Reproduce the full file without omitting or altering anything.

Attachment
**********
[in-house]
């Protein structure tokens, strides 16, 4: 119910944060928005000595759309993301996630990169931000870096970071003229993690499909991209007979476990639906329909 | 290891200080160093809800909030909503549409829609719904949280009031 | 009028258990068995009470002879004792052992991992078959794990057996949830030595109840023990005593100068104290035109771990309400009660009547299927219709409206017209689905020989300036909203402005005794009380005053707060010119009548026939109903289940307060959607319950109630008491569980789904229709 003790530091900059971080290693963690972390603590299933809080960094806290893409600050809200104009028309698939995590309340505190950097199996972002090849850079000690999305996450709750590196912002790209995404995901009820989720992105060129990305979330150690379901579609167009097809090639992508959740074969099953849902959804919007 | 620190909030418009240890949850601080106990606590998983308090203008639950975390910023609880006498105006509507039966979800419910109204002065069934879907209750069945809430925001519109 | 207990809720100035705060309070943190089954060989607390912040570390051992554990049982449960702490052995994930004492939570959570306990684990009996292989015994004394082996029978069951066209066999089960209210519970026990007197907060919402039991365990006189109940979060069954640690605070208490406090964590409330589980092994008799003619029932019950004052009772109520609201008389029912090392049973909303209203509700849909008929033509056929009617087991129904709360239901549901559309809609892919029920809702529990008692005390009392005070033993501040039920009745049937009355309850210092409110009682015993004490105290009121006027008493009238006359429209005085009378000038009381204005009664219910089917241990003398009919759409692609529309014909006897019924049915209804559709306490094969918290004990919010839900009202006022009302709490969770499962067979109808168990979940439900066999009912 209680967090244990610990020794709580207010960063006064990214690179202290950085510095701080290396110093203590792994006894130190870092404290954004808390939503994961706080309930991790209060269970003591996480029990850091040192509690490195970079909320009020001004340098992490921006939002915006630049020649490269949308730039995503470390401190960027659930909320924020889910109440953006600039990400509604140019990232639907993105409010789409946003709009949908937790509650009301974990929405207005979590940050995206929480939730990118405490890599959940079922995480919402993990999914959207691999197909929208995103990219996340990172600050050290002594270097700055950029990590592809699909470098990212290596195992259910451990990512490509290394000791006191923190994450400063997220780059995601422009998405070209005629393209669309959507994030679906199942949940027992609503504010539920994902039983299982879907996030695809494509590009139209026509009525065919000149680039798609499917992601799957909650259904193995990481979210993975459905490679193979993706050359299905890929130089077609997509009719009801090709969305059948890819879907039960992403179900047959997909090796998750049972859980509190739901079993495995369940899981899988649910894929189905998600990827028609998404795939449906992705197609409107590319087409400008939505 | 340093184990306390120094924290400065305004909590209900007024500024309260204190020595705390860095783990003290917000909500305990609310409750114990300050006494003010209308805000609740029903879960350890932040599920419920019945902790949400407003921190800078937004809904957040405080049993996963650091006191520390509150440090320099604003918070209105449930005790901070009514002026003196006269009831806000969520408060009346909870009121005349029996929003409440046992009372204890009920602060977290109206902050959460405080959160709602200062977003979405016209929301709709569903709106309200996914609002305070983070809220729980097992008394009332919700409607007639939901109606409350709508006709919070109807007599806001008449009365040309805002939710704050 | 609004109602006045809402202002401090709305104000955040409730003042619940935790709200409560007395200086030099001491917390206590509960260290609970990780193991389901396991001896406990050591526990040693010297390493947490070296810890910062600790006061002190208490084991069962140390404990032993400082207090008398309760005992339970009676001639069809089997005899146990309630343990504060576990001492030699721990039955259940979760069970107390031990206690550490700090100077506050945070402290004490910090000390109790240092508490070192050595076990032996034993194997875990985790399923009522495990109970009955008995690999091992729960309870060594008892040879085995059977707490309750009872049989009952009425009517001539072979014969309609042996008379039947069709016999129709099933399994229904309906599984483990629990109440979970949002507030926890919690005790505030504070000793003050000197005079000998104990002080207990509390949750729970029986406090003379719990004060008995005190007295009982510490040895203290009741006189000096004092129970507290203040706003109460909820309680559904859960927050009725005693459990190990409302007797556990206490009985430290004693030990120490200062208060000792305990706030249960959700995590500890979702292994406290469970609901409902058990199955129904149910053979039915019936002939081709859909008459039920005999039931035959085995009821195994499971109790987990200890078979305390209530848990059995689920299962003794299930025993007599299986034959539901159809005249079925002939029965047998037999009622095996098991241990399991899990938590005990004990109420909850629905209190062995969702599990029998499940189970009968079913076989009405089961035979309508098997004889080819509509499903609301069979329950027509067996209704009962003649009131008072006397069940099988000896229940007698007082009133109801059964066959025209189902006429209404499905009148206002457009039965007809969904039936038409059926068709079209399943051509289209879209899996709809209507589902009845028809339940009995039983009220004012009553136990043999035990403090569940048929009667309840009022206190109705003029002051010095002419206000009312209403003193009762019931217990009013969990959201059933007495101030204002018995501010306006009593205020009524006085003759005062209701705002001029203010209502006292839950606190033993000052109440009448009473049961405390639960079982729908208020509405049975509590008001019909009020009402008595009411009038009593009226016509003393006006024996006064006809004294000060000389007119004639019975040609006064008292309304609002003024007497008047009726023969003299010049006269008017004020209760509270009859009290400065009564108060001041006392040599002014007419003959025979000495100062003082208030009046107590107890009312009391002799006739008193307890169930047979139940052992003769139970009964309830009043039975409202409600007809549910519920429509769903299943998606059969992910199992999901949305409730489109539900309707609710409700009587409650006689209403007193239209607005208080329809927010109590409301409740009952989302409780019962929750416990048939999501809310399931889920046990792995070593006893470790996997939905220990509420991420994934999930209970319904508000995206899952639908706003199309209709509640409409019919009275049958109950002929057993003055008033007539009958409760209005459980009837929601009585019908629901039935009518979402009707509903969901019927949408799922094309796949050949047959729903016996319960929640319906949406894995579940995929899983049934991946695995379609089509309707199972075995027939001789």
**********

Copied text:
[in-house]
């Protein structure tokens, strides 16, 4: 119910944060928005000595759309993301996630990169931000870096970071003229993690499909991209007979476990639906329909 | 290891200080160093809800909030909503549409829609719904949280009031 | 009028258990068995009470002879004792052992991992078959794990057996949830030595109840023990005593100068104290035109771990309400009660009547299927219709409206017209689905020989300036909203402005005794009380005053707060010119009548026939109903289940307060959607319950109630008491569980789904229709 003790530091900059971080290693963690972390603590299933809080960094806290893409600050809200104009028309698939995590309340505190950097199996972002090849850079000690999305996450709750590196912002790209995404995901009820989720992105060129990305979330150690379901579609167009097809090639992508959740074969099953849902959804919007 | 620190909030418009240890949850601080106990606590998983308090203008639950975390910023609880006498105006509507039966979800419910109204002065069934879907209750069945809430925001519109 | 207990809720100035705060309070943190089954060989607390912040570390051992554990049982449960702490052995994930004492939570959570306990684990009996292989015994004394082996029978069951066209066999089960209210519970026990007197907060919402039991365990006189109940979060069954640690605070208490406090964590409330589980092994008799003619029932019950004052009772109520609201008389029912090392049973909303209203509700849909008929033509056929009617087991129904709360239901549901559309809609892919029920809702529990008692005390009392005070033993501040039920009745049937009355309850210092409110009682015993004490105290009121006027008493009238006359429209005085009378000038009381204005009664219910089917241990003398009919759409692609529309014909006897019924049915209804559709306490094969918290004990919010839900009202006022009302709490969770499962067979109808168990979940439900066999009912 209680967090244990610990020794709580207010960063006064990214690179202290950085510095701080290396110093203590792994006894130190870092404290954004808390939503994961706080309930991790209060269970003591996480029990850091040192509690490195970079909320009020001004340098992490921006939002915006630049020649490269949308730039995503470390401190960027659930909320924020889910109440953006600039990400509604140019990232639907993105409010789409946003709009949908937790509650009301974990929405207005979590940050995206929480939730990118405490890599959940079922995480919402993990999914959207691999197909929208995103990219996340990172600050050290002594270097700055950029990590592809699909470098990212290596195992259910451990990512490509290394000791006191923190994450400063997220780059995601422009998405070209005629393209669309959507994030679906199942949940027992609503504010539920994902039983299982879907996030695809494509590009139209026509009525065919000149680039798609499917992601799957909650259904193995990481979210993975459905490679193979993706050359299905890929130089077609997509009719009801090709969305059948890819879907039960992403179900047959997909090796998750049972859980509190739901079993495995369940899981899988649910894929189905998600990827028609998404795939449906992705197609409107590319087409400008939505 | 340093184990306390120094924290400065305004909590209900007024500024309260204190020595705390860095783990003290917000909500305990609310409750114990300050006494003010209308805000609740029903879960350890932040599920419920019945902790949400407003921190800078937004809904957040405080049993996963650091006191520390509150440090320099604003918070209105449930005790901070009514002026003196006269009831806000969520408060009346909870009121005349029996929003409440046992009372204890009920602060977290109206902050959460405080959160709602200062977003979405016209929301709709569903709106309200996914609002305070983070809220729980097992008394009332919700409607007639939901109606409350709508006709919070109807007599806001008449009365040309805002939710704050 | 609004109602006045809402202002401090709305104000955040409730003042619940935790709200409560007395200086030099001491917390206590509960260290609970990780193991389901396991001896406990050591526990040693010297390493947490070296810890910062600790006061002190208490084991069962140390404990032993400082207090008398309760005992339970009676001639069809089997005899146990309630343990504060576990001492030699721990039955259940979760069970107390031990206690550490700090100077506050945070402290004490910090000390109790240092508490070192050595076990032996034993194997875990985790399923009522495990109970009955008995690999091992729960309870060594008892040879085995059977707490309750009872049989009952009425009517001539072979014969309609042996008379039947069709016999129709099933399994229904309906599984483990629990109440979970949002507030926890919690005790505030504070000793003050000197005079000998104990002080207990509390949750729970029986406090003379719990004060008995005190007295009982510490040895203290009741006189000096004092129970507290203040706003109460909820309680559904859960927050009725005693459990190990409302007797556990206490009985430290004693030990120490200062208060000792305990706030249960959700995590500890979702292994406290469970609901409902058990199955129904149910053979039915019936002939081709859909008459039920005999039931035959085995009821195994499971109790987990200890078979305390209530848990059995689920299962003794299930025993007599299986034959539901159809005249079925002939029965047998037999009622095996098991241990399991899990938590005990004990109420909850629905209190062995969702599990029998499940189970009968079913076989009405089961035979309508098997004889080819509509499903609301069979329950027509067996209704009962003649009131008072006397069940099988000896229940007698007082009133109801059964066959025209189902006429209404499905009148206002457009039965007809969904039936038409059926068709079209399943051509289209879209899996709809209507589902009845028809339940009995039983009220004012009553136990043999035990403090569940048929009667309840009022206190109705003029002051010095002419206000009312209403003193009762019931217990009013969990959201059933007495101030204002018995501010306006009593205020009524006085003759005062209701705002001029203010209502006292839950606190033993000052109440009448009473049961405390639960079982729908208020509405049975509590008001019909009020009402008595009411009038009593009226016509003393006006024996006064006809004294000060000389007119004639019975040609006064008292309304609002003024007497008047009726023969003299010049006269008017004020209760509270009859009290400065009564108060001041006392040599002014007419003959025979000495100062003082208030009046107590107890009312009391002799006739008193307890169930047979139940052992003769139970009964309830009043039975409202409600007809549910519920429509769903299943998606059969992910199992999901949305409730489109539900309707609710409700009587409650006689209403007193239209607005208080329809927010109590409301409740009952989302409780019962929750416990048939999501809310399931889920046990792995070593006893470790996997939905220990509420991420994934999930209970319904508000995206899952639908706003199309209709509640409409019919009275049958109950002929057993003055008033007539009958409760209005459980009837929601009585019908629901039935009518979402009707509903969901019927949408799922094309796949050949047959729903016996319960929640319906949406894995579940995929899983049934991946695995379609089509309707199972075995027939001789």